• ANTENNA PRECISE POINTING CALIBRATION USING LOW COST DGPS

      Rubio, Pedro; Alvarez, Jesus; AIRBUS DEFENCE & SPACE Flight Test (International Foundation for Telemetering, 2018-11)
      Pan&Tilt directional antennas are present in every Airspace Test Center. They are used to receive telemetry data from the target in test (usually a rocket or an aircraft). Required telemetry range can be usually around 200nm which leaves no option but to use directional antennas (parabolic among others). The use of directional antennas greatly enhances the telemetry range by a factor of 1000. But it does it at a cost: directional accuracy. This kind of antenna has a narrow radiation pattern with its nominal gain at the center of the antenna dish. The main beam of the radiation pattern can be as narrow as 1.8 degrees (3db) in a C Band 2.4m parabolic antenna. An antenna has to be pointing its radiation pattern main lobe to the flying target with an error of less than the main lobe width in order not to degrade reception. A method has been implemented to properly calibrate the mechanical pointing vector to overlap with the radiation pattern main lobe. The calibration method presented in this paper allows a very precise calibration that can be performed locally with the aid of DGPS, RF Beacon, RF Spectrum Analyzer and software to manage the whole process.
    • COMMON DATA PROCESSING APPLICATIONS ACROSS DECOMMUTATION VENDORS

      Bauer, William; Mann, Phillip; Raytheon Missile Systems (International Foundation for Telemetering, 2018-11)
      Traditional Decom Systems usually require vendor specific data descriptions and provide vendor specific processing capabilities. Using a Software Decom allows the Decom hardware to be setup with a minimal configuration. The added capability of a UDP Multicast over Ethernet for the framed decommutated data allows for common Applications to perform the heavy lifting of Archiving, Real Time Display, and Distributed Processing. Any PC listening on the Local Area Network can access the telemetry data in real-time. This allows common real-time displays, archival tools and data forwarding applications to all run simultaneously.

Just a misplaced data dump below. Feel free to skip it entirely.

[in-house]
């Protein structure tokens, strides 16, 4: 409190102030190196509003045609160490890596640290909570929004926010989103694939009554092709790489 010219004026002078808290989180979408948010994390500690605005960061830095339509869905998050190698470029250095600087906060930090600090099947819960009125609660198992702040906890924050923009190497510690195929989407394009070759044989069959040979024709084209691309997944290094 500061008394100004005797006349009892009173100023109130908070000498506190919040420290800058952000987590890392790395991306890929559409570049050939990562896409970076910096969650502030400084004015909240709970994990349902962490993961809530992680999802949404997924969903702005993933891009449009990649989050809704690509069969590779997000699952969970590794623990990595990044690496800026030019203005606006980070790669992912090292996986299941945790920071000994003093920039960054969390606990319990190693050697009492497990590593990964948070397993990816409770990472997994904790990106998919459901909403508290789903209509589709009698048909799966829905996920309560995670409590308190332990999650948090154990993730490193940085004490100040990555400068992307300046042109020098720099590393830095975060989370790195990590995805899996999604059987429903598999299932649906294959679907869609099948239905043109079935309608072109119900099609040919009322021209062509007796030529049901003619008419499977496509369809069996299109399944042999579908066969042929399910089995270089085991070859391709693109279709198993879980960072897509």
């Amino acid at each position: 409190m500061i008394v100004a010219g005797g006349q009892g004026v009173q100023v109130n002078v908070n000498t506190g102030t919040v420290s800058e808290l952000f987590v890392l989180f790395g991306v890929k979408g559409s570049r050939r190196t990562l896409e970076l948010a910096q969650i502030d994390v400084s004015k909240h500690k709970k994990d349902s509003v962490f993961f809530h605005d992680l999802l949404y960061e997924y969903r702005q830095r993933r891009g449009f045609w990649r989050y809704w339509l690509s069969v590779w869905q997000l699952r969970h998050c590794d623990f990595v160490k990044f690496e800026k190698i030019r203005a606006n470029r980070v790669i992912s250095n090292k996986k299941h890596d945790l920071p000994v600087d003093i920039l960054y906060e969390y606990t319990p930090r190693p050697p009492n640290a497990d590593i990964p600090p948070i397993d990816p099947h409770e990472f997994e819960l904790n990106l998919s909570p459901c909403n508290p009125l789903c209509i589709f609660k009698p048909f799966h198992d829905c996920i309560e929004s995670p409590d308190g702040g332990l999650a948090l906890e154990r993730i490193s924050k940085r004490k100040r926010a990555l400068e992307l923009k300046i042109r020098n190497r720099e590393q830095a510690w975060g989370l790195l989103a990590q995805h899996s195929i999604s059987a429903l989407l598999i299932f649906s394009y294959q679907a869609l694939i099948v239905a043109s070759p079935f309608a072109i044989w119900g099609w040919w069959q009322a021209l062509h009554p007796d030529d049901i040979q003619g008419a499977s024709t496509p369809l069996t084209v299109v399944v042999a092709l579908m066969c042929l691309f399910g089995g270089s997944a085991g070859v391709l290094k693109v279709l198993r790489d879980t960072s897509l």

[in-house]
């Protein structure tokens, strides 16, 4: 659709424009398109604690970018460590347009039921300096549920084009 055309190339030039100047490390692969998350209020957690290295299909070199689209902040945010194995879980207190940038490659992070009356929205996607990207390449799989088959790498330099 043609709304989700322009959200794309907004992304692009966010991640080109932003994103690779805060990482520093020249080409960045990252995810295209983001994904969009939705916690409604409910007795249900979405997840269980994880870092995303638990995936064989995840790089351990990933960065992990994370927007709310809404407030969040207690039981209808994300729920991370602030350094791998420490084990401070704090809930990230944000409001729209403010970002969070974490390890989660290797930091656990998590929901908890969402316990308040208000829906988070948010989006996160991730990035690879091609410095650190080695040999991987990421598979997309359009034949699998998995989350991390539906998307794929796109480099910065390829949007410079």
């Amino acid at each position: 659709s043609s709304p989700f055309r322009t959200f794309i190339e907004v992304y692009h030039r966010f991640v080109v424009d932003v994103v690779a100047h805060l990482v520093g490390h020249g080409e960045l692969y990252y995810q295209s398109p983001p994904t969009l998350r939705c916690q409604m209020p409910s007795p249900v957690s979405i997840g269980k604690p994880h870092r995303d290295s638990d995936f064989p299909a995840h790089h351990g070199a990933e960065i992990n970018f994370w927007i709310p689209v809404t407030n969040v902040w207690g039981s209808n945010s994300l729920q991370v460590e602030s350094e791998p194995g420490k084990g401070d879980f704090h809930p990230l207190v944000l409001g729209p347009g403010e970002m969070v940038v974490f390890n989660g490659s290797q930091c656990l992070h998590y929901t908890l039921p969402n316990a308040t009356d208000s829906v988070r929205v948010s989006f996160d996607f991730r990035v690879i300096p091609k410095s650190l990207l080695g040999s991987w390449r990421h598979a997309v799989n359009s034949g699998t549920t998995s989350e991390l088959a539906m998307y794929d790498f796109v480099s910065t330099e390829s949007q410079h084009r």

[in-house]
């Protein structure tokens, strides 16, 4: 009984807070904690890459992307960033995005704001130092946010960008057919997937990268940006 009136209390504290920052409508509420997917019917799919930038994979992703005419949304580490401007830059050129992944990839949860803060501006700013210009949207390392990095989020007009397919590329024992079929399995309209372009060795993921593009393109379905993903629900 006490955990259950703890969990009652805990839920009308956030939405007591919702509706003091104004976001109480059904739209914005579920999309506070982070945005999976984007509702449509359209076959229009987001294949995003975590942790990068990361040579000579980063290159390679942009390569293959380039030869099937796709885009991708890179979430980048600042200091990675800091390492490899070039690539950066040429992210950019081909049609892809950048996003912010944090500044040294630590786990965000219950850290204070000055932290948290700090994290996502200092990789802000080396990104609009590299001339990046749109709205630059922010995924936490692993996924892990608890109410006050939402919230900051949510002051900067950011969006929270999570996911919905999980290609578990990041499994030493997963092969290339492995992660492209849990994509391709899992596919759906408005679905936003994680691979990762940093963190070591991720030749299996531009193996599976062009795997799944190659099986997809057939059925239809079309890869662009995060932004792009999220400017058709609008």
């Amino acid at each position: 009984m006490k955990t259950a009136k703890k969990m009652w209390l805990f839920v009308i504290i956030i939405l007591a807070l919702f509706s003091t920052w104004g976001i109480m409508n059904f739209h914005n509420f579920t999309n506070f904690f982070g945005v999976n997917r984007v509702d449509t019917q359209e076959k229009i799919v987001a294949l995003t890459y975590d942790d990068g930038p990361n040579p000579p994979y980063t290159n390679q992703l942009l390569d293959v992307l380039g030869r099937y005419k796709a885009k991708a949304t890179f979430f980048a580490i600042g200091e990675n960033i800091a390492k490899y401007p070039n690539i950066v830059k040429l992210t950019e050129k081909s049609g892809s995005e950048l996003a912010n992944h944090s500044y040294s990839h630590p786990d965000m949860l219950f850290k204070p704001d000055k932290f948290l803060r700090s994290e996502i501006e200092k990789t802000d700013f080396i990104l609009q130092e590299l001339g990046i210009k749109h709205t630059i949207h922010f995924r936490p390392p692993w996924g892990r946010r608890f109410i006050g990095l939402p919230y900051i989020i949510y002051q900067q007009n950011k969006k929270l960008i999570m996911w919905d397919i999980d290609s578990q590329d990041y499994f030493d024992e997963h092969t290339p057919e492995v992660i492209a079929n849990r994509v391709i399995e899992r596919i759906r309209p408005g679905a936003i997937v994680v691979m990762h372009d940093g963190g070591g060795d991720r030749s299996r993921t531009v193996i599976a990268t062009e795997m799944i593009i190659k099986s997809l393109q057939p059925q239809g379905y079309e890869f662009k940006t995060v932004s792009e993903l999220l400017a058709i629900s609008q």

• THE COAXIAL WAVEGUIDE ANTENNA - A NATURAL DESIGN FOR MULTI-BAND FEED APPLICATIONS

      Shea, Donald; Applied Antenna Technology (International Foundation for Telemetering, 2018-11)
      The coaxial waveguide antenna exhibits efficient multi-band operation in both tracking and nontracking applications. Radiation from coaxial waveguide operating in the TE1,1 mode produces an on-axis pattern similar to that of open-ended circular waveguide. A second mode, the TE2,1 mode, produces a difference pattern similar to that of a four arm spiral. An inner waveguide cavity operating in the TE1,1 mode and a concentric outer waveguide cavity simultaneously operating in the TE2,1 mode provides this antenna the ability to operate as a tracking feed. It is the intent of this paper to show how the coaxial waveguide antenna is ideally suited to meet many of today's antenna system requirements.